Later that same year, Harry was arrested in Cincinnati. Then arrested in 1905 in Cleveland, and 1906 in Arkansas. Then in 1908, he appeared in New Orleans.

Per the Time Democrat issued November 24, 1908, “Homer is said to have had his picture in the local rogue's gallery, and has been arrested in various cities in connection with wire-tapping, pocket-picking and other alleged crooked work” at which point Harry insisted that “he had stopped off [in New Orleans] only a few hours while en route to San Antonio, Texas.”

Harry, damn.

Anyway. Harry never divulged details about how he survived the sinking, other than his occupancy in Lifeboat 15.

On May 11, 1912, The Witney Gazette published an article stating that Harry, another conman by the name of Doc Owens, and a third unnamed man were playing cards in the Smoking Room when the collision occurred; thereafter, Doc Owens called on a steward that he’s previously bribed to keep hush about their identities.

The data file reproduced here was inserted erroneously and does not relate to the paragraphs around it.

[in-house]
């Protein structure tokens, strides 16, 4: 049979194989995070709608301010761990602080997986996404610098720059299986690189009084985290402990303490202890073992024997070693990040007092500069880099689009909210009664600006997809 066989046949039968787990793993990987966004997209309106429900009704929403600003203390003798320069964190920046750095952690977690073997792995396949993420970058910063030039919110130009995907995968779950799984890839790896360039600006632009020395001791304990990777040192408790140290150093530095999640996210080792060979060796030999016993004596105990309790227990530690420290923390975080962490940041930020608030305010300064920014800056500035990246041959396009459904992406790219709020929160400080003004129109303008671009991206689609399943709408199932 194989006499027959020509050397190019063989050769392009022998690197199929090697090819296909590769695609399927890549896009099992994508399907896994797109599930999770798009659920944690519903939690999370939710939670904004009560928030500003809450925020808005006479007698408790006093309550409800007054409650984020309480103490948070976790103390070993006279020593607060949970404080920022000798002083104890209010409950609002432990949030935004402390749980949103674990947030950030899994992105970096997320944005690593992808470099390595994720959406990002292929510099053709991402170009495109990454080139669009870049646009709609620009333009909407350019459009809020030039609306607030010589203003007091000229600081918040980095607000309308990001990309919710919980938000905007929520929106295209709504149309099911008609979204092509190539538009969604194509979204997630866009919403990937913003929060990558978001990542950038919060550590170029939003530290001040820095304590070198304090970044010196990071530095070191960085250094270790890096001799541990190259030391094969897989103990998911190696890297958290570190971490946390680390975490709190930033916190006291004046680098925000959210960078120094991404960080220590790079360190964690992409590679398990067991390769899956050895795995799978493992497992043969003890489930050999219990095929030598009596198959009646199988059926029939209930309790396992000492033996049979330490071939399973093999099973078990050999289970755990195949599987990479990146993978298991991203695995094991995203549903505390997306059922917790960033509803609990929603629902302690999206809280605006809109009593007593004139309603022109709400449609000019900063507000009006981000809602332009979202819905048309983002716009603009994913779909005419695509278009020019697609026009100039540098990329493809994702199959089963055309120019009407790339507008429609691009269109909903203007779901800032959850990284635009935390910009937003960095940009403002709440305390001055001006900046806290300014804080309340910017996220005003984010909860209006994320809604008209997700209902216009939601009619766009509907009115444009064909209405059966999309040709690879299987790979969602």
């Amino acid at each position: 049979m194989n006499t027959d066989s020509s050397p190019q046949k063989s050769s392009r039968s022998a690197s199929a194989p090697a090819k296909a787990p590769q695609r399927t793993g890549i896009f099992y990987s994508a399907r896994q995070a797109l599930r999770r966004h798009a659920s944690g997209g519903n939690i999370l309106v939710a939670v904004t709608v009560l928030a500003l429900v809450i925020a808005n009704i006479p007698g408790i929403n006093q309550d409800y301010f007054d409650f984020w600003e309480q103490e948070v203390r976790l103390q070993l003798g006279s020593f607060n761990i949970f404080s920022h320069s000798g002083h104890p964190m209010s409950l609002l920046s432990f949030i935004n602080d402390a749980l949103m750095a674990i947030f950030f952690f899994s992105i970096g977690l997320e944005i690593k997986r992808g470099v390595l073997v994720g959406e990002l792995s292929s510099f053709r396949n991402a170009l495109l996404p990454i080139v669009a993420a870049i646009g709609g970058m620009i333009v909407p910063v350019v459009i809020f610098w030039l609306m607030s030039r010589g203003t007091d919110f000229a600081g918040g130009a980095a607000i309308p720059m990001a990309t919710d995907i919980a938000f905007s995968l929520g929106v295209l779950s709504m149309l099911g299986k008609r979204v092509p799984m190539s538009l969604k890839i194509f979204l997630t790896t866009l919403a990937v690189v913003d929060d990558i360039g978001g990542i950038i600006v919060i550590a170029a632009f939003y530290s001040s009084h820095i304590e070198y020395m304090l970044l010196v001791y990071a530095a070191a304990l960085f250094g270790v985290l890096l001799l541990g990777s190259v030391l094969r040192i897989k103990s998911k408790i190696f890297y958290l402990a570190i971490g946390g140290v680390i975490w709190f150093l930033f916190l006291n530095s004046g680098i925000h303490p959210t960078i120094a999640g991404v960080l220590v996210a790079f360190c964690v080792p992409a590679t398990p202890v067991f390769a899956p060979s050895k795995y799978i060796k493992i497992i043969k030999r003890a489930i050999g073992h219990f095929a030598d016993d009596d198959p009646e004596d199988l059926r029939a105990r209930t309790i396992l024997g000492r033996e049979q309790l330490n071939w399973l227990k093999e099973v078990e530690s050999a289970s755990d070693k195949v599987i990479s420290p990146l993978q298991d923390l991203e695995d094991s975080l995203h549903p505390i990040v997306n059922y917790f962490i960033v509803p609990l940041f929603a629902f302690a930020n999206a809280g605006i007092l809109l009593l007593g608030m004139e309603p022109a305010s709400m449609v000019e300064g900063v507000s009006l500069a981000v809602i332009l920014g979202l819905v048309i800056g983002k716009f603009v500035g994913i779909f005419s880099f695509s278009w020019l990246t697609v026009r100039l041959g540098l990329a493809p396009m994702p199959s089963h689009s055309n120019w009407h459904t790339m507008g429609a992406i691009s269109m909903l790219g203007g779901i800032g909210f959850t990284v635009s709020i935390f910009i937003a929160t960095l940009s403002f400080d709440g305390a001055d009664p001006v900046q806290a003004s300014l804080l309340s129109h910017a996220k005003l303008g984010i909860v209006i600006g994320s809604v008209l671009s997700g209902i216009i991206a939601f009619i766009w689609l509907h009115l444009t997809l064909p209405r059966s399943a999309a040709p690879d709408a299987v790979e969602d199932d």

[Doc then snuck him] a roll of bank notes, got him to furnish women’s clothing and hats. Dressed in these clothes, the three men hurried to the deck and leaped into a lifeboat filled with women just as it was being lowered.

Afterwards they stripped themselves of the women’s clothes, which they threw overboard. The boat they were in was filled with immigrant women and children, and did not have enough men to work the oars. Accordingly, their assistance was welcomed.

Despite the inclination to vilify petty criminals, this report is contested. Specifically, The New York Times reported on April 18, 1912, that Doc Owens’s presence in the city had been confirmed and that he was not a passenger. According to this same report, neither were other conmen Jimmie Bell and Ernest “Peaches” Jefferys.